How Your Medicare Part D Co-Pay Changes Can Impact You

We’ve been writing about upcoming changes in Medicare Part D on this blog for the past few weeks. Last week, we pointed out some significant changes to deductibles and premiums but those aren’t the only cost-related changes you have to worry about. Your current plan’s co-payment (flat fee) or co-insurance (percentage fee) may also change in 2014, greatly impacting your wallet unless you change your plan.

Medicare Part D plans often categorize drugs by “tier,” and all drugs within a tier have the same cost-sharing. Today, we’re going to focus on upcoming changes to cost-sharing within a tier.

One notable change is to Aetna Medicare Rx Premier’s preferred brand co-pay when purchasing meds from in-network pharmacies. For many states, the plans’ 2013 co-pay was $99 for a 90-day supply of medication. But in 2014, Aetna’s co-pay in this tier will be replaced with co-insurance to the tune of 25% of a drug’s cost,  which can mean much higher costs for you. For instance, the cholesterol drug Crestor, which was in this tier in 2013, costs around $600 for a 90-day supply. In 2014, that could cost somebody with this plan $150, instead of just $99, a 50% increase!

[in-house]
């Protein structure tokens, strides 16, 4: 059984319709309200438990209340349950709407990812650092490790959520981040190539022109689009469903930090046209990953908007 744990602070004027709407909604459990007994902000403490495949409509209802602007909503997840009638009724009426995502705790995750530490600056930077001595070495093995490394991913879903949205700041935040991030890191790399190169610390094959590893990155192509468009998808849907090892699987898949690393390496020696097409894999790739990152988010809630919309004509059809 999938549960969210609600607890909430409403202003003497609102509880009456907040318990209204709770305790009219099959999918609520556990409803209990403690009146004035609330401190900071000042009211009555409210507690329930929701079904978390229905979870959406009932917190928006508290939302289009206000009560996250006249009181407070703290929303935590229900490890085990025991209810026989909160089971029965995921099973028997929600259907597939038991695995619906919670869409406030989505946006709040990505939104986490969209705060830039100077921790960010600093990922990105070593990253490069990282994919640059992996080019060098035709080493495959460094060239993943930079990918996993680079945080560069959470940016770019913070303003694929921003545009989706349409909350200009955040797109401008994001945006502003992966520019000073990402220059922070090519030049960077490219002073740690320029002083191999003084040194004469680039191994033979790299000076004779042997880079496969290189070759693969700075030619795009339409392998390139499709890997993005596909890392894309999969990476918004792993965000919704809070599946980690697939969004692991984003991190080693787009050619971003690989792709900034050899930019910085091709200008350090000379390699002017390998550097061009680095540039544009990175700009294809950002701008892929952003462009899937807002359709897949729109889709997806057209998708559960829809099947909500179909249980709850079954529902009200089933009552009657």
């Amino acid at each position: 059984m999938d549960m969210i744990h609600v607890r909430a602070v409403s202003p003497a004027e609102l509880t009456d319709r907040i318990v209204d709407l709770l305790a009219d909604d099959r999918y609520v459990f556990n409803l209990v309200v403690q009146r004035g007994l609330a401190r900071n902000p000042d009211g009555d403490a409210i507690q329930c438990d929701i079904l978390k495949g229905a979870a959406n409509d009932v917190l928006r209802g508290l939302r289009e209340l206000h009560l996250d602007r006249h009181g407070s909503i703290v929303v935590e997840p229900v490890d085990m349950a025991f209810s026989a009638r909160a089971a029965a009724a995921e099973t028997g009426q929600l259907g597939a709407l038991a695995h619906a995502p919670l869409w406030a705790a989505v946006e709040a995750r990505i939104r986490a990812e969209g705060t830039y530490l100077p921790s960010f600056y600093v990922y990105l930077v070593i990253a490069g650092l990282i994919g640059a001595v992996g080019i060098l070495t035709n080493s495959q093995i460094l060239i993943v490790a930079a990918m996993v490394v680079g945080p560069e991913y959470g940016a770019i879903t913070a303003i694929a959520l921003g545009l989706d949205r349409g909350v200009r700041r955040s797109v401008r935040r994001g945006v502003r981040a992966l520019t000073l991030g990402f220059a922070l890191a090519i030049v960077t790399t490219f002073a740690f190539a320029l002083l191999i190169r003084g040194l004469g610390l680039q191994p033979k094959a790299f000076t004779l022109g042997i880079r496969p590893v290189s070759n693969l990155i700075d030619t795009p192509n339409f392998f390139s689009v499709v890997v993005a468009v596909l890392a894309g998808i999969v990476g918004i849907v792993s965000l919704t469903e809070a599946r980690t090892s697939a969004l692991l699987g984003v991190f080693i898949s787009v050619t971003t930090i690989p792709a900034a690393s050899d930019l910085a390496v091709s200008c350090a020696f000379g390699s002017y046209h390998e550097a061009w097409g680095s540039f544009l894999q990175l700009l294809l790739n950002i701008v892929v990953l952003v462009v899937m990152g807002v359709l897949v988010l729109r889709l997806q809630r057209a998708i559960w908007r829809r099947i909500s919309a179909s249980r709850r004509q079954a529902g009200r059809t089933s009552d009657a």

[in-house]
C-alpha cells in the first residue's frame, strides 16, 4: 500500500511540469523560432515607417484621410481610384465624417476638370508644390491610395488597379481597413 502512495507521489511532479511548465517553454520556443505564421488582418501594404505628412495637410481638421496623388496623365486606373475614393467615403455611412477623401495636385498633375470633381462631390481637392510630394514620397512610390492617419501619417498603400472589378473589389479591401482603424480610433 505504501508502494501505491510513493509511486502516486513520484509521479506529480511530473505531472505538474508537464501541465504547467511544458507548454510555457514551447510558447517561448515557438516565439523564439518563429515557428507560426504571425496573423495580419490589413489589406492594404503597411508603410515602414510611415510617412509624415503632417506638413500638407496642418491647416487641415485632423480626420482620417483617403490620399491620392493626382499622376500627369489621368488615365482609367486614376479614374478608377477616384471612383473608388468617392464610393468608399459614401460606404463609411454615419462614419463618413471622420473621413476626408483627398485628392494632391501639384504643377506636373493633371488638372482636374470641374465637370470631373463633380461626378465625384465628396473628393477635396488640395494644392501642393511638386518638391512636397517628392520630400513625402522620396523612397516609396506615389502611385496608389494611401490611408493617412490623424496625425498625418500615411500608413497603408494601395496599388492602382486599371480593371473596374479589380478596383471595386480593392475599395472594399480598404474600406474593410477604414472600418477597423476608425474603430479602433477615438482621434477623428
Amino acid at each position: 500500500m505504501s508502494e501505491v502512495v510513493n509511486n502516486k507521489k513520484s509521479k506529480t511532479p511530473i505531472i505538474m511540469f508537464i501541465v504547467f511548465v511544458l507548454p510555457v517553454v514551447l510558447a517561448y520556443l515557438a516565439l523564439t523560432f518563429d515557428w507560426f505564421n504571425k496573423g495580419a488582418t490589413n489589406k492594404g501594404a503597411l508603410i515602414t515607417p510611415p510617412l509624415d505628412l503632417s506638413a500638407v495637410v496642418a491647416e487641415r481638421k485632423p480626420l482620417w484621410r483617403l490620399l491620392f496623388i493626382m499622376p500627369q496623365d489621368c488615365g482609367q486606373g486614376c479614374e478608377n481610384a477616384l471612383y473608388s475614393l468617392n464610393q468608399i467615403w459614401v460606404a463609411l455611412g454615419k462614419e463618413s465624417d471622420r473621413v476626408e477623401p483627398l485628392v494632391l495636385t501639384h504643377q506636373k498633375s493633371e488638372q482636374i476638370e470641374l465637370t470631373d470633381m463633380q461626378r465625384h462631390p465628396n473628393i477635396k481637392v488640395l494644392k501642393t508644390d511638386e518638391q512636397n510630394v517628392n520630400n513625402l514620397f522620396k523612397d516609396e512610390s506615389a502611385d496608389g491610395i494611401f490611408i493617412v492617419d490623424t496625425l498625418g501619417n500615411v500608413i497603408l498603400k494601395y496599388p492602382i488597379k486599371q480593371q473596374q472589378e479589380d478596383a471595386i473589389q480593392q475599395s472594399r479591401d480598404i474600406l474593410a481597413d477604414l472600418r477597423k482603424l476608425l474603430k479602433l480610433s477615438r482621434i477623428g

Other plans have simpler changes, and some are even good, like those to First Health Part D Essentials. This plan is available in many states, but we’ll specifically look at the plan’s changes in Connecticut. The co-insurance for using the plan’s mail order pharmacy for preferred brand-name drugs drops 40%, from 25% to 15%. This is great if you’re buying a preferred brand name drug. But in order to make up for the savings on preferred meds, the co-insurance for non-preferred brands rises slightly, from 42% to 44%. Although the difference is only 2% of the drug’s cost, it can add up quickly when applied to multiple medications.

To make things even more complicated, a plan’s changes can vary from state to state. The First Health Part D plan mentioned above actually has a lower non-preferred brand co-insurance in a few states. In Illinois, the co-insurance drops from 50% to 47%.

These few examples of cost-sharing changes to Part D plans show you the importance of doing your research. Your plan may have specific changes not mentioned here, but the only way to find out is to look at its details for 2014. If you are thinking about checking out new plans, head over to MedicareDrugPlans.com, where you can read reviews and see ratings left by plan members.

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